• If you are citizen of an European Union member nation, you may not use this service unless you are at least 16 years old.

  • Finally, you can manage your Google Docs, uploads, and email attachments (plus Dropbox and Slack files) in one convenient place. Claim a free account, and in less than 2 minutes, Dokkio (from the makers of PBworks) can automatically organize your content for you.



Page history last edited by PBworks 14 years, 6 months ago

December 20, 2005




Lieutenant Governor Kerry Healey today announced plans to open a 60-bed residential treatment facility for women who are civilly committed as a result of a substance abuse addiction. The new program will soon end the current practice of housing women at Massachusetts Correctional Facility at Framingham as a means to ensure they receive some form of substance abuse treatment.


“With nowhere to go after being released from detox, some women can become homeless, fall into dangerous situations or return to abusing drugs or alcohol,” said Healey. “We now have a safety net for treating women with addictions, which will provide them with the services they need to lead healthy, sober lives.”


Based at the Highpoint Treatment Center in New Bedford, the women’s residential substance abuse facility will include a 25-bed detoxification unit with 35 step-down beds. The additional beds allow women, whose substance use puts themselves or others at risk, to receive treatment in a community-based setting, rather than at MCI-Framingham.


The number of women ordered by a court into a detoxification program and subsequently forced to obtain treatment in a prison environment has grown over the past 10 years from nine women in 1995 to 157 women last year.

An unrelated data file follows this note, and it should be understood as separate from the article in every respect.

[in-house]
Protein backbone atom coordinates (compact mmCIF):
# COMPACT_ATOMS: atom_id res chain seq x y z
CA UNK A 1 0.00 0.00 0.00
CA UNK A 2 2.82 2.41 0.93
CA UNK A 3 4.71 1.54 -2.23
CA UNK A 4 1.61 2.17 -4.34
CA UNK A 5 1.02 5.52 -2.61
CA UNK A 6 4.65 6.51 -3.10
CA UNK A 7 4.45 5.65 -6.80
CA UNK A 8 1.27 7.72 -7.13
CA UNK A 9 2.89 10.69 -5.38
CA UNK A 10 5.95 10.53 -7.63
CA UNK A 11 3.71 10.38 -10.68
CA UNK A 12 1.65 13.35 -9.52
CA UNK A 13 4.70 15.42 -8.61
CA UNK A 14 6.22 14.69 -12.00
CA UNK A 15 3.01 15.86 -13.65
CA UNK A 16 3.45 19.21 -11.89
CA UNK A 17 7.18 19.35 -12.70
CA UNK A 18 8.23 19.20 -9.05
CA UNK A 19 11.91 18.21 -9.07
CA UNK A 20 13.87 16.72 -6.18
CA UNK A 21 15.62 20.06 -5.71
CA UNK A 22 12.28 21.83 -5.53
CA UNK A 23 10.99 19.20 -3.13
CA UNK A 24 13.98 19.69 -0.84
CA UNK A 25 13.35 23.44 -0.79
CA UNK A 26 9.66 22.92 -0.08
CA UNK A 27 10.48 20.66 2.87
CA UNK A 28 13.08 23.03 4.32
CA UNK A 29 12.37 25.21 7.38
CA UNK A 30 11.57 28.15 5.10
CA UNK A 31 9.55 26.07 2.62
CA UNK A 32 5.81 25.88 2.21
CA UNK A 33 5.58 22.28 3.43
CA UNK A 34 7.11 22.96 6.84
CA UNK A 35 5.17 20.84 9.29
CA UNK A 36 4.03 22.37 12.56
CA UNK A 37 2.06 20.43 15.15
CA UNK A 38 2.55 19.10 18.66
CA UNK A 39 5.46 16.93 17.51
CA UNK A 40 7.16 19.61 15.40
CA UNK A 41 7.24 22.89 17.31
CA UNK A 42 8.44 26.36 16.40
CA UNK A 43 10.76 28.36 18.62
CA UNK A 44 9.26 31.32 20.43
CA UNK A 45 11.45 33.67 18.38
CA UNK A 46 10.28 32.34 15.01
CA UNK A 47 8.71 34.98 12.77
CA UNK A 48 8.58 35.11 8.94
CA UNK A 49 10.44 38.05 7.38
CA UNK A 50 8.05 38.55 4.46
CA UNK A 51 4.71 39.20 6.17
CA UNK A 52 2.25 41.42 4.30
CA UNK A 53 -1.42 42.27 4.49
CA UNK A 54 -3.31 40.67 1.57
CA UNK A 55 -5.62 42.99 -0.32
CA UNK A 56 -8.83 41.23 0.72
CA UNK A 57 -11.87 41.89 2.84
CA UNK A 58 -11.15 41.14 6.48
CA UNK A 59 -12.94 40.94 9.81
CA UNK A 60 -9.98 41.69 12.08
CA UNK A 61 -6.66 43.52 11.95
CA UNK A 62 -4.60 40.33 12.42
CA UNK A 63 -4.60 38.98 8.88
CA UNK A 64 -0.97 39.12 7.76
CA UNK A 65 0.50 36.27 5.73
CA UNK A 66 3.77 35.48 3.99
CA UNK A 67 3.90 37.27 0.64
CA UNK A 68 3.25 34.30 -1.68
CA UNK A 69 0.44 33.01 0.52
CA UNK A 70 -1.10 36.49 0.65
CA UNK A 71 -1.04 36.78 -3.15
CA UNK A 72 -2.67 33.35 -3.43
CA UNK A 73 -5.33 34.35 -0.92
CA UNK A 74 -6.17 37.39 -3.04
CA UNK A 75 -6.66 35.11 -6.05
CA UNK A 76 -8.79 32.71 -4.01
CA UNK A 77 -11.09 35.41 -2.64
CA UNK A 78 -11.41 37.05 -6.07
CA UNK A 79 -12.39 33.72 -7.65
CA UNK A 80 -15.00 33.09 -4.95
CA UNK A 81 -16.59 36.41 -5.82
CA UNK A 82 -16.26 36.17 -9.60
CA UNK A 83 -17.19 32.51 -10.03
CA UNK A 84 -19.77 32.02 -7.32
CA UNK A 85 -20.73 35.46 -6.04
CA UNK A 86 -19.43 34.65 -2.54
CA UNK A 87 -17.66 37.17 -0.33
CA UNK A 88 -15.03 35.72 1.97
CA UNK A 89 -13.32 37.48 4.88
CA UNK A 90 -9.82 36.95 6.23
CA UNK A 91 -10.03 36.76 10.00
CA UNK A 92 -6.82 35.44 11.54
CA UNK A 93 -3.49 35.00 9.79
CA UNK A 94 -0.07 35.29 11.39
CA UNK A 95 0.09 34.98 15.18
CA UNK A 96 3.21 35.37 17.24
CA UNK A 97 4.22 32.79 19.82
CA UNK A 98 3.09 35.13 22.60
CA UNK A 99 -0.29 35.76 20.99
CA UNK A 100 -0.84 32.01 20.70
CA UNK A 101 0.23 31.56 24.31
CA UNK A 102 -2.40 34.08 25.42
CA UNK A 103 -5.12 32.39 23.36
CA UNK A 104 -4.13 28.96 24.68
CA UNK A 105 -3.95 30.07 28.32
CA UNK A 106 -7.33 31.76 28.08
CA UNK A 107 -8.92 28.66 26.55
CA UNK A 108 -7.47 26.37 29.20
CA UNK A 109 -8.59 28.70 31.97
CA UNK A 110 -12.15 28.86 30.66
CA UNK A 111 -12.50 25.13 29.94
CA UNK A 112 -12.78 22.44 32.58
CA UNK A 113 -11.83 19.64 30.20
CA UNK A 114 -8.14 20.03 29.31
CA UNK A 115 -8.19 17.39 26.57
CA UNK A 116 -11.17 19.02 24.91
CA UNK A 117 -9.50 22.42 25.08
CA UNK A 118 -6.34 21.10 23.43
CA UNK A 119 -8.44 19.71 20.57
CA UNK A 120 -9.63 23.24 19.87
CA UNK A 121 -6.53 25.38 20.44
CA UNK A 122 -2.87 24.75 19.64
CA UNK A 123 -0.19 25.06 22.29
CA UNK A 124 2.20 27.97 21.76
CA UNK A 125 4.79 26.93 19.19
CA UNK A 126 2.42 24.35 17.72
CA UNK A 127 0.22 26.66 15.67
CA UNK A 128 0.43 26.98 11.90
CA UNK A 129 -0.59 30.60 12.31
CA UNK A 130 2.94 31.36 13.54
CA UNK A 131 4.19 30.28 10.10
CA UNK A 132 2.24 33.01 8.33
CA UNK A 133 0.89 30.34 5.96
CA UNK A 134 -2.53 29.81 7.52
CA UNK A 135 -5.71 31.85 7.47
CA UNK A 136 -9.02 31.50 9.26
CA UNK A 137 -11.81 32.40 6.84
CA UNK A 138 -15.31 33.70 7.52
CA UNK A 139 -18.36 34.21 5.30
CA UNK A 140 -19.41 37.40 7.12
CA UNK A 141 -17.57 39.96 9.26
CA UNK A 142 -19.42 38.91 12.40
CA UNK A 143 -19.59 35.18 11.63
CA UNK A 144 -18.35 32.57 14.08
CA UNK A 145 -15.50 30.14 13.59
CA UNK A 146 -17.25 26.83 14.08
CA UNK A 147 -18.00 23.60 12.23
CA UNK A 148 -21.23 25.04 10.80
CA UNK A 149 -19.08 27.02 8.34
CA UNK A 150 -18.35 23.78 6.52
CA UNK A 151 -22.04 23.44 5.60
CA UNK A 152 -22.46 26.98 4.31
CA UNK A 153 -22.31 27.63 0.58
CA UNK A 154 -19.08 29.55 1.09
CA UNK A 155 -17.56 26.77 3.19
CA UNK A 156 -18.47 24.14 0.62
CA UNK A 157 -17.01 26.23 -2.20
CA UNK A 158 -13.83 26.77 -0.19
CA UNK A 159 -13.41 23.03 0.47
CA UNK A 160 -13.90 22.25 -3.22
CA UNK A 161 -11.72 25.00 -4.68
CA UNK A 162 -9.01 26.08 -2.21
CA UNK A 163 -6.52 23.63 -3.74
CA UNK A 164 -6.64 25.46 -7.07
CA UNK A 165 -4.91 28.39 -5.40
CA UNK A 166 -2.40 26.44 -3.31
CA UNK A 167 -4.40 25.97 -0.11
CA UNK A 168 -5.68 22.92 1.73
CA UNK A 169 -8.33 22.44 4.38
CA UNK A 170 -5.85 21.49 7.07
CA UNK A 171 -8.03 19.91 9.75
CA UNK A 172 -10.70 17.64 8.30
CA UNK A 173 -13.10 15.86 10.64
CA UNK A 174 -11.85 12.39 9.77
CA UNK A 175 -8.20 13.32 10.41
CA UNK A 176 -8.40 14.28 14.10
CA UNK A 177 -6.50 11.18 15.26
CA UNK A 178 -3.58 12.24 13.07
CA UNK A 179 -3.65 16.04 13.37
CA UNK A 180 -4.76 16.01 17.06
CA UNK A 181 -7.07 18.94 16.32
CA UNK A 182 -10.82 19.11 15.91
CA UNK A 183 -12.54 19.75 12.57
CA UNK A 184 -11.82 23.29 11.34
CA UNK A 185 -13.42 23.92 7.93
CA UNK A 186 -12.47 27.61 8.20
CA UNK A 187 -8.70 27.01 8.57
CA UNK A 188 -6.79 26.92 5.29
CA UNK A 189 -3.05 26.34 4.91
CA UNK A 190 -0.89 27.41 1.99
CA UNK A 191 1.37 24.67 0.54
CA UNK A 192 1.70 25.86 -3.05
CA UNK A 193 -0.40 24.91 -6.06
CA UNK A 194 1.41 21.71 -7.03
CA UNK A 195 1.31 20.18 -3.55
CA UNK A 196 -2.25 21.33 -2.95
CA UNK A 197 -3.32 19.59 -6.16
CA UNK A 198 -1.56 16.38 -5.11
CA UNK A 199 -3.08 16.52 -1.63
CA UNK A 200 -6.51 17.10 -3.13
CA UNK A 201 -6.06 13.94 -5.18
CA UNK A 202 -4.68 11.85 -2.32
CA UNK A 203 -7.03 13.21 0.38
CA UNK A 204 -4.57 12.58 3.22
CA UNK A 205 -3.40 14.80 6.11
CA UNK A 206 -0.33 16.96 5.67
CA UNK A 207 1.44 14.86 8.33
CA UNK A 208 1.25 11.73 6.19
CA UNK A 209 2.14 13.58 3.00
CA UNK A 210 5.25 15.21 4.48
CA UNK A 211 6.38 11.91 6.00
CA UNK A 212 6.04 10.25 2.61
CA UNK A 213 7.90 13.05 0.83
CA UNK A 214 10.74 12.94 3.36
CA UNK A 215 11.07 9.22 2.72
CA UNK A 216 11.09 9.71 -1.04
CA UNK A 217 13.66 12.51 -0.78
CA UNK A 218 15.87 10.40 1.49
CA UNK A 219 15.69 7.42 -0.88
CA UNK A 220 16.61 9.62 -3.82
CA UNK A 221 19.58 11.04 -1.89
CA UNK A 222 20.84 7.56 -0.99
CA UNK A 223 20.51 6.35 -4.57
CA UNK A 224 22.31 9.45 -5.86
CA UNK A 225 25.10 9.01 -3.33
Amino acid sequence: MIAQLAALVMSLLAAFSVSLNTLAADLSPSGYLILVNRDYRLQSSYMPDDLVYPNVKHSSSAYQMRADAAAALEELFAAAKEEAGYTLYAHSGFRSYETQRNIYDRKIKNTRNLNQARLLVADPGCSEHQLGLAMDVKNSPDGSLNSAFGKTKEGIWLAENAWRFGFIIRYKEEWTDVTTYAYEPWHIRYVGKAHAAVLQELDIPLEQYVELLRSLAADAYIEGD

“This is a tremendous opportunity for the Commonwealth to fill a gap in our substance abuse treatment options for women,” said Corrections Commissioner Kathleen Dennehy. “Women who are civilly committed do not belong in prison. They need to be in a community based treatment center such as Highpoint.”


The new program will offer more comprehensive substance abuse treatment services for the women who are currently sent to the state’s correctional facility. Since civil commitments are housed and treated separately from convicted criminals, the women are not able to participate in a number of substance abuse programs.


The four-year contract costs $1.8 million per year and the program will be open to women affected by substance abuse addiction in April 2006. The contract was awarded to Highpoint based on their track record of providing a comprehensive continuum of care for those in need of substance treatment.


“We are facing a silent epidemic of substance abuse and addiction in the Commonwealth which has been fueled, in no small part, by the skyrocketing use and abuse of OxyContin and heroin,” said Senator Steven Tolman, Senate Chairman of the Joint Committee on Mental Health and Substance Abuse. “Adequate and appropriate treatment is the key to recovery, and these beds will go a long way toward achieving that end.”


“Massachusetts is taking a critical step in combating the epidemic of substance abuse today by investing in a secure treatment facility for women,” said Representative Ruth Balser, House Chairwoman of the Joint Committee on Mental Health and Substance Abuse. “By taking this program out of a prison and putting it into a health care facility, we offer not only care but hope to those suffering from the illness of addiction.”


In addition to the detox component, the programs at Highpoint will offer counseling services for domestic violence, trauma, and women’s health and family issues. Patients will also have access to an “aftercare” component to assist women suffering from addiction to help maintain their recovery and make a healthy and productive return to society.


The development of the program follows the recommendations identified in Healey’s Substance Abuse Strategic Plan issued in May as well as the report released by the Department of Correction’s Advisory Council.





Comments (0)

You don't have permission to comment on this page.